Malcolm Turnbull Shelves University Deregulation Plans

01/10/2015 10:21 AM AEST | Updated 15/07/2016 12:50 PM AEST
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(AUSTRALIA & NEW ZEALAND OUT) University students at their graduation ceremony. Rear view of students in mortar boards and gowns. On 1 October 2005 AFR NEWS Picture by LOUIE DOUVIS (Photo by Fairfax Media via Getty Images)

CANBERRA -- The Turnbull Government has removed one of this year's major legislative roadblocks, announcing it is shelving the controversial university deregulation plan in this term of government.

In the first major departure from the policies of the Abbott Government, Education Minister Simon Birmingham has revealed the twice-rejected legislation to uncap university fees won’t be introduced this year and any changes to higher education funding will be delayed until at least 2017.

He told a higher education audience in Melbourne this morning that he is acting to give universities and students certainty.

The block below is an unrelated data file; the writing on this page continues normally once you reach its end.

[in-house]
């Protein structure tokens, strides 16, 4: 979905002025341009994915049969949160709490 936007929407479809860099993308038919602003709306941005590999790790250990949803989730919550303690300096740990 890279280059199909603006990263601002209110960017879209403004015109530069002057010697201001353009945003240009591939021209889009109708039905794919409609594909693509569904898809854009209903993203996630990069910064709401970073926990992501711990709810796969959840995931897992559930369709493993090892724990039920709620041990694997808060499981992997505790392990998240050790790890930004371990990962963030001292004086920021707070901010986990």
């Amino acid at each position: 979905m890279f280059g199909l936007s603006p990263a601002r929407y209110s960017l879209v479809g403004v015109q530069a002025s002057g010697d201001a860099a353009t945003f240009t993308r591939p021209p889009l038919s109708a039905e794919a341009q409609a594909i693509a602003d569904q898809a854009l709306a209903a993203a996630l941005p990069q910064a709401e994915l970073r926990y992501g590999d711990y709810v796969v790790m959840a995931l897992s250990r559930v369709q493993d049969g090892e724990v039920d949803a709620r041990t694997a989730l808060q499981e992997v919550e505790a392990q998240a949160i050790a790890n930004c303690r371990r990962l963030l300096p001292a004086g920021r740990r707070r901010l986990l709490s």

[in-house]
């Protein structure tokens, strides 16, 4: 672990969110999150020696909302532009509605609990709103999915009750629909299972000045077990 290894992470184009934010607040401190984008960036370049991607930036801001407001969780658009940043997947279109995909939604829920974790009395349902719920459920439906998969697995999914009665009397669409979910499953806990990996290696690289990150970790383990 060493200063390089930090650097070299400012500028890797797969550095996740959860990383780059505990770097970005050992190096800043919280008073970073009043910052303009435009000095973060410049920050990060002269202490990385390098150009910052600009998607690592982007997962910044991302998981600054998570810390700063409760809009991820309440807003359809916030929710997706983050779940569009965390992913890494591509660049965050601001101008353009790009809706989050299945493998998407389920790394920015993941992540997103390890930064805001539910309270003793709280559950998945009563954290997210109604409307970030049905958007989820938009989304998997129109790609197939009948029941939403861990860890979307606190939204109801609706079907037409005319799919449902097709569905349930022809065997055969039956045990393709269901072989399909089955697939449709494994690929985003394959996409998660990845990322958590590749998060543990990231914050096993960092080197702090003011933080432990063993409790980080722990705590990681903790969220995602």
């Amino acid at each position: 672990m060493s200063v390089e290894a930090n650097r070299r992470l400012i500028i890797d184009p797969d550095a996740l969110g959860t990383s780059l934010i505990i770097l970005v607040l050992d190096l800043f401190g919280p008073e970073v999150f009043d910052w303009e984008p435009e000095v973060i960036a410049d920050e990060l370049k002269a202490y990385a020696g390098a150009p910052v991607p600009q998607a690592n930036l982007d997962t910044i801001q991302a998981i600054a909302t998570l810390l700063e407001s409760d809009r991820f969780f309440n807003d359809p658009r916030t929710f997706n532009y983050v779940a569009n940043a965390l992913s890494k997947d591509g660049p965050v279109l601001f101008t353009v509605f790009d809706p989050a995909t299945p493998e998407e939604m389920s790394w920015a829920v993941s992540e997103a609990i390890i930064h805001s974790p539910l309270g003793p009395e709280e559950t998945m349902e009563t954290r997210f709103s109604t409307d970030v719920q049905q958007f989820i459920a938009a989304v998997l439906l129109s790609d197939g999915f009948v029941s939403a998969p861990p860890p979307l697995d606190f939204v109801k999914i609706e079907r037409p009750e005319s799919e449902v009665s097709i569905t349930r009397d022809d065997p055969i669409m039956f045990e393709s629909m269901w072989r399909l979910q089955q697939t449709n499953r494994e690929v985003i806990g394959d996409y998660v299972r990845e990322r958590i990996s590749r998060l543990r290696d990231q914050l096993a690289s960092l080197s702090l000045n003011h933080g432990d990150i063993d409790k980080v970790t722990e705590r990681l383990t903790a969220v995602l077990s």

“I am announcing that higher education funding arrangements for 2016 will not be changed from currently legislated arrangements while the Government consults further on reforms for the future,” Birmingham told the University of Melbourne.

"Any future reforms, should they be legislated, would not commence until 2017 at the earliest."

Future higher education reform is certainly still on the Minister’s agenda.

“I invite ideas and conversations about how to achieve equity and excellence in higher education, while honestly recognising the financial limitations of taxpayers,” Birmingham said.

Labor’s acting leader Tanya Plibersek has described the Government’s move to shelve the Bill as just a one year reprieve.

“I am delighted that students will have one more year without $100,000 university degrees,” she told reporters in Sydney.

“All they have said is, it is too late, this year, to do it. It is too close to the academic year, next year.”

Under the previous Education Minister Christopher Pyne, the higher education bill has been rejected by a hostile Senate twice, the last time in March.

Former Prime Minister Tony Abbott is disappointed his plans have been dumped for 2015.

"Ahh, it's an interesting one,” he told Melbourne radio 3AW.

“Given the realities of the situation in the Senate, I can understand it, but I am disappointed by it.”

“And frankly I am a little disappointed that more of the people who keep saying we need reform, we need cuts in government spending, we need long-term structural reform, did not get behind the 2014 budget.”

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